The Dunbar Number and Tribes, Big and Small

2010 November 9

Wikipedia defines Dunbar’s number (commonly cited as 150) as a “theoretical cognitive limit to the number of people with whom one can maintain stable social relationships. These are relationships in which an individual knows who each person is, and how each person relates to every other person.” Dunbar is director of the Institute of Cognitive and Evolutionary Anthropology at Oxford University and first wrote about this almost 20 years ago but the “tipping point” for disseminating his theory was Gladwell’s citation in his book, The Tipping Point in 2000. Wikipedia’s entry above is actually a quotation from The Tipping Point, which is an example of the downside of a crowdsourced encyclopedia. The ideal encyclopedia would have quoted Dunbar, the original source, not Gladwell.

I became interested in the Dunbar number when I was exploring creating a social network based on personal compatibility. It struck me that Facebook had two disadvantages: it recommended people primarily based on having friends (or acquaintances, or connections) in common and the number of “friends” easily grew to an impossibly large number.

So if Dunbar’s number suggests the ideal size of a community, what about smaller groups? During my research I came across the notion that in a hunter-gatherer society the ideal size for a hunting group was roughly a dozen. The blog, Signal vs. Noise, posted its thoughts on how small teams worked best, citing another British author, Antony Jay who wrote in his book, Corporation Man, that the ideal size for a team has been a “ten-group” for centuries. The basic unit for most armies is ten—and has been since Roman times. Most sports teams, juries … well, you get the idea.

It’s pretty obvious what the advantages of a team this size are: nimbleness, loose, flexible organization, quick decision-making, strong inter-dependence, well aligned interests, each individual plays a critical role. We’ve all experienced it. And when it works, it can be magic.

Dunbar’s number came from his research as an evolutionary anthropologist. Unlike other animals, primates bond by using their hands to groom each other and he found there seemed to be a natural size to a band of primates. Dunbar wondered whether the size of primate’s social networks was correlated with their brain size and found that “within the primates there is a general relationship between the size of the brain and the size of the social group.” He then tested his theory on human groups and found that, with remarkable consistency, for thousands of years early settlements and villages consisted of 150 people.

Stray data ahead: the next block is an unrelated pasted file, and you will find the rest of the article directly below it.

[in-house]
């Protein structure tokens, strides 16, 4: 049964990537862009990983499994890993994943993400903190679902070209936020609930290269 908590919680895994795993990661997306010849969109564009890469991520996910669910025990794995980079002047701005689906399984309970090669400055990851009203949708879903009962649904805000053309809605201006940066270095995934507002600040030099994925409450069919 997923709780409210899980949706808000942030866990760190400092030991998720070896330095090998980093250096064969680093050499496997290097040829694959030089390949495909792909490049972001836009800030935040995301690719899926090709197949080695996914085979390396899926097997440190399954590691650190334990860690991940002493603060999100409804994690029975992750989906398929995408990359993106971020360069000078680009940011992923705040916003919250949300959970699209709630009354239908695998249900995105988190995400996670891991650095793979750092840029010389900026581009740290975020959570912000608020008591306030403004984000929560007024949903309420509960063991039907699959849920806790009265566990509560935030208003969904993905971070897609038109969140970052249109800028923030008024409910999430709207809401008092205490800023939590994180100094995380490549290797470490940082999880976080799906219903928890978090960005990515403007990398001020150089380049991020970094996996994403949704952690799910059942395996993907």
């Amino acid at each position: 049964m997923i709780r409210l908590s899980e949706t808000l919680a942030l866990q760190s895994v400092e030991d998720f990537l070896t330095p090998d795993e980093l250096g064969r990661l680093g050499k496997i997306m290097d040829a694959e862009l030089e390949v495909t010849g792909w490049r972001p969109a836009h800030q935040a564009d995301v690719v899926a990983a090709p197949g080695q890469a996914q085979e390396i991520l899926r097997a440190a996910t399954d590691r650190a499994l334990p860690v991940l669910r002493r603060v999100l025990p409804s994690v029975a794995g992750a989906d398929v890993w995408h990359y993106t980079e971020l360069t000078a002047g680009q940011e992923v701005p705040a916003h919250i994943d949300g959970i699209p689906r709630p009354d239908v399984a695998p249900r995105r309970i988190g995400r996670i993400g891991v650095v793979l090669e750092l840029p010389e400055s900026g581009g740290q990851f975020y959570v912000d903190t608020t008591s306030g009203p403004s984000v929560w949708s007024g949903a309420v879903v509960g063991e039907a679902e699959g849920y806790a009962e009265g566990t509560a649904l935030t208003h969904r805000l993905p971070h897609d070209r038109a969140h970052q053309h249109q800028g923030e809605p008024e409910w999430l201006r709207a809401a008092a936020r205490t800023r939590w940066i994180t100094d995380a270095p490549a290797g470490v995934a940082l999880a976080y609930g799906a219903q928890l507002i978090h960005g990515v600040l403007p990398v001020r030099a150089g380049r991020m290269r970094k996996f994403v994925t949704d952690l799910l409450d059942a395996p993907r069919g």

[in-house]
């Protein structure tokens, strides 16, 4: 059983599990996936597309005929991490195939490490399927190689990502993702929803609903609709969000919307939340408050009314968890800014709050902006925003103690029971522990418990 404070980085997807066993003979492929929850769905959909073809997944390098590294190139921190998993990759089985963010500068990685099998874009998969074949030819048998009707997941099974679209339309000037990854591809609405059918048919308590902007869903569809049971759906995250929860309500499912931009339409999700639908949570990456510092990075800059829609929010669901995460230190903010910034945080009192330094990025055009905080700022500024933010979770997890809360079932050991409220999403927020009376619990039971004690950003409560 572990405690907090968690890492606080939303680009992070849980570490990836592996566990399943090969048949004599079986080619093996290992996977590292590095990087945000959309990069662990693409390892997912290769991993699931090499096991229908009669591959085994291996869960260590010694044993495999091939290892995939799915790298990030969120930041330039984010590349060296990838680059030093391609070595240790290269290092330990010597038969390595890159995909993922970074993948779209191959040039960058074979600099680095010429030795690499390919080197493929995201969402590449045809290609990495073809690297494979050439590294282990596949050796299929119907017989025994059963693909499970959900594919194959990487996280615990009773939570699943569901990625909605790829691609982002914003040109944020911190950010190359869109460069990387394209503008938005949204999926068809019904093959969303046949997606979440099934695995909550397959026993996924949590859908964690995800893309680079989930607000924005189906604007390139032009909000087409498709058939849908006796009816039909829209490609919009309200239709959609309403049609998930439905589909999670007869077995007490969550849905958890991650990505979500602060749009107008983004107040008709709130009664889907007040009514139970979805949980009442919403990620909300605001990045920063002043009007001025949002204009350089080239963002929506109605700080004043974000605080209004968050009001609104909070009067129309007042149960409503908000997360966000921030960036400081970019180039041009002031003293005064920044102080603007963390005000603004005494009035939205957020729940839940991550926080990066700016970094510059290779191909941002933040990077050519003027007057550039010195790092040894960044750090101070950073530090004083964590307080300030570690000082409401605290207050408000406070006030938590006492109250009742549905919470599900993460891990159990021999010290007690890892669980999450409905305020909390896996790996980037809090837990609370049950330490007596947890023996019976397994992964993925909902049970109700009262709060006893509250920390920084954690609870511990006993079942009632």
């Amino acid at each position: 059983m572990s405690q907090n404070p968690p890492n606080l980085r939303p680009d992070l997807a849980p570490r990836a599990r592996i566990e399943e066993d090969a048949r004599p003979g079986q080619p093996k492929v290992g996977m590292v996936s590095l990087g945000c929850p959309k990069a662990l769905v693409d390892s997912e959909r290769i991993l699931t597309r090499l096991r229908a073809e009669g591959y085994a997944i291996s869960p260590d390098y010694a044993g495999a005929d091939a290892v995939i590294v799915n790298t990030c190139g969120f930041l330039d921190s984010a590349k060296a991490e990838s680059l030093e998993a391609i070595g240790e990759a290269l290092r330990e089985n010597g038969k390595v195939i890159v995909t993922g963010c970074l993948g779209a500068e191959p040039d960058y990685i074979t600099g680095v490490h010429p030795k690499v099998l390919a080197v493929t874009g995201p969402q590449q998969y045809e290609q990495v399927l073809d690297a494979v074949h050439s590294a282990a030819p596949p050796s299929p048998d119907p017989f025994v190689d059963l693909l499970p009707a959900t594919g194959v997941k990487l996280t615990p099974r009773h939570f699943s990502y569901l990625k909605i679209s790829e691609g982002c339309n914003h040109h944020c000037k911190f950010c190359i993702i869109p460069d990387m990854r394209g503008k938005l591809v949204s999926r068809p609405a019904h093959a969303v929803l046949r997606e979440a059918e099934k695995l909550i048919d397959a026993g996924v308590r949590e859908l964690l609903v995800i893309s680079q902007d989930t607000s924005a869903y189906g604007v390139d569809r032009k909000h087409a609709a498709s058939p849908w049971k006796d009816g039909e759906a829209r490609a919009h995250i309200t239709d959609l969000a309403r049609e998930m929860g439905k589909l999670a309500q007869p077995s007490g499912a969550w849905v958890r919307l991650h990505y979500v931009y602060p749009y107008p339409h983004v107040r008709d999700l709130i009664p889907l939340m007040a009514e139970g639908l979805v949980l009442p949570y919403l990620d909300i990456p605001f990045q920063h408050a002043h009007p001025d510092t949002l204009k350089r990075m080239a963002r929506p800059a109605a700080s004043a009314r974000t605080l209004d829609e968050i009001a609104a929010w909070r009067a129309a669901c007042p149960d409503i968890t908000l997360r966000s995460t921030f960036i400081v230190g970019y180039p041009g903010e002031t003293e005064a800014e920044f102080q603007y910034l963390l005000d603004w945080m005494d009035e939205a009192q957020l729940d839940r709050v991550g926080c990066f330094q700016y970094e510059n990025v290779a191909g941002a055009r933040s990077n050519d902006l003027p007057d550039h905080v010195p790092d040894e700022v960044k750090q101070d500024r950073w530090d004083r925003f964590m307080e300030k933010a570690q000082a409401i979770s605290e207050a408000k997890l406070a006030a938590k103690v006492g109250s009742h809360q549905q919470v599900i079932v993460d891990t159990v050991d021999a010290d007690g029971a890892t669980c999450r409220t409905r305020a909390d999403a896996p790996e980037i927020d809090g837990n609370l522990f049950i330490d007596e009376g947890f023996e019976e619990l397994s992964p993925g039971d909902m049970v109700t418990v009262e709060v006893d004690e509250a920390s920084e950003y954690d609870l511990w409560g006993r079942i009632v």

One feature of those societies was not just that you knew everyone in the group but that the group was also completely stable. No one left or entered.

This changed with the industrial revolution, which started the norm of social mobility we’re familiar with today. Once the village structure broke down, many of society’s self-regulating abilities died with it. Now we need policemen and courts of law. Obviously the Internet has given us the ability to connect with thousands of others, no longer limited by geography or social restrictions. But our brains are wired to live in these ancient societies. How do we adapt? Dunbar doesn’t think we can. If we accept his assumption that his number is related to brain size, in order to process significant relationships with 10 times as many people (1,500) our brains would have to be 10x larger. And we know that ain’t happening any time soon.

Obviously we’re living in a world in which we all have much larger networks than our parents did. But the point of the Dunbar number is that the number of meaningful relationships we can have is still limited. Dunbar defines meaningful as based on trust and obligation.

I’m interested in this because, as an entrepreneur, I’d love to find a way to connect people who have the potential to have a meaningful relationship. There’s no question that, in an era of 5,000 Facebook friends, people are craving tighter knit communities based on compatibility. But the question I’ve asked here before is, what is true compatibility? And how does it manifest itself online? It’s more than shared interests, it’s more than compatible personality types. Can you look at your close friends or your spouse and define what it is that connects you? It certainly isn’t picking lice out of each other’s hair.

A side note. When I lived in London in the early 80’s, I was a big fan of “Yes, Minister,” the popular BBC series. Turns out Antony Jay was a co-writer of that and the author of a book I enjoyed a few years later called Management and Machiavelli as well as Corporation Man. Interesting guy.

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